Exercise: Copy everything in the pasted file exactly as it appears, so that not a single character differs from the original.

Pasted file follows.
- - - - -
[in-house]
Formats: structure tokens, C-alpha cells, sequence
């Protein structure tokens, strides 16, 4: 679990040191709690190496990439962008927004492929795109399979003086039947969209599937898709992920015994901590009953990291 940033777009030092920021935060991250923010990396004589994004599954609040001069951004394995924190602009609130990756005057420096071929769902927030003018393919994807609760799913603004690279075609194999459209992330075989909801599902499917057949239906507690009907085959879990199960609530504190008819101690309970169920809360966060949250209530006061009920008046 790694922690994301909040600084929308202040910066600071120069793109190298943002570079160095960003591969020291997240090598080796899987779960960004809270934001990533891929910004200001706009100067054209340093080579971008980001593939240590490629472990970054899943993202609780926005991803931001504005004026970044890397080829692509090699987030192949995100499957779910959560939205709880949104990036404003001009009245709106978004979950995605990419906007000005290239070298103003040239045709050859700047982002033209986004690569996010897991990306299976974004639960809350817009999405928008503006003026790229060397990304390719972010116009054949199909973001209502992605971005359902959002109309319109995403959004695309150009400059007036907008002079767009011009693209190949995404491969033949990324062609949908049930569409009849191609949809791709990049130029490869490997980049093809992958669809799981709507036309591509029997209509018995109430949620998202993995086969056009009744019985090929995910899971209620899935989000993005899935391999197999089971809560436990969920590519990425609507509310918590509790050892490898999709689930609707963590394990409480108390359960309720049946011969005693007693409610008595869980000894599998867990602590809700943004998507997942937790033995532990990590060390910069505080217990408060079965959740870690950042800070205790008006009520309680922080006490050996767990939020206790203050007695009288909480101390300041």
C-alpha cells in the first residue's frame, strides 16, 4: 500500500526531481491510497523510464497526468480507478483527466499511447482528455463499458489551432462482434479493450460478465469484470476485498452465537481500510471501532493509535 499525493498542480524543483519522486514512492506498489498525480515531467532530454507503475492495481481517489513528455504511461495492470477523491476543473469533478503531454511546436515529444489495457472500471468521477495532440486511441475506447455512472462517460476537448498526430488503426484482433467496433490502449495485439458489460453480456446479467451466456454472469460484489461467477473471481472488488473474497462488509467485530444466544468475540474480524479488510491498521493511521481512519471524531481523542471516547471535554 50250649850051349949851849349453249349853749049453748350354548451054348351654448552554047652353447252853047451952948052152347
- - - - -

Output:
[in-house]
Formats: structure tokens, C-alpha cells, sequence
């Protein structure tokens, strides 16, 4: 679990040191709690190496990439962008927004492929795109399979003086039947969209599937898709992920015994901590009953990291 940033777009030092920021935060991250923010990396004589994004599954609040001069951004394995924190602009609130990756005057420096071929769902927030003018393919994807609760799913603004690279075609194999459209992330075989909801599902499917057949239906507690009907085959879990199960609530504190008819101690309970169920809360966060949250209530006061009920008046 790694922690994301909040600084929308202040910066600071120069793109190298943002570079160095960003591969020291997240090598080796899987779960960004809270934001990533891929910004200001706009100067054209340093080579971008980001593939240590490629472990970054899943993202609780926005991803931001504005004026970044890397080829692509090699987030192949995100499957779910959560939205709880949104990036404003001009009245709106978004979950995605990419906007000005290239070298103003040239045709050859700047982002033209986004690569996010897991990306299976974004639960809350817009999405928008503006003026790229060397990304390719972010116009054949199909973001209502992605971005359902959002109309319109995403959004695309150009400059007036907008002079767009011009693209190949995404491969033949990324062609949908049930569409009849191609949809791709990049130029490869490997980049093809992958669809799981709507036309591509029997209509018995109430949620998202993995086969056009009744019985090929995910899971209620899935989000993005899935391999197999089971809560436990969920590519990425609507509310918590509790050892490898999709689930609707963590394990409480108390359960309720049946011969005693007693409610008595869980000894599998867990602590809700943004998507997942937790033995532990990590060390910069505080217990408060079965959740870690950042800070205790008006009520309680922080006490050996767990939020206790203050007695009288909480101390300041």
C-alpha cells in the first residue's frame, strides 16, 4: 500500500526531481491510497523510464497526468480507478483527466499511447482528455463499458489551432462482434479493450460478465469484470476485498452465537481500510471501532493509535 499525493498542480524543483519522486514512492506498489498525480515531467532530454507503475492495481481517489513528455504511461495492470477523491476543473469533478503531454511546436515529444489495457472500471468521477495532440486511441475506447455512472462517460476537448498526430488503426484482433467496433490502449495485439458489460453480456446479467451466456454472469460484489461467477473471481472488488473474497462488509467485530444466544468475540474480524479488510491498521493511521481512519471524531481523542471516547471535554 50250649850051349949851849349453249349853749049453748350354548451054348351654448552554047652353447252853047451952948052152347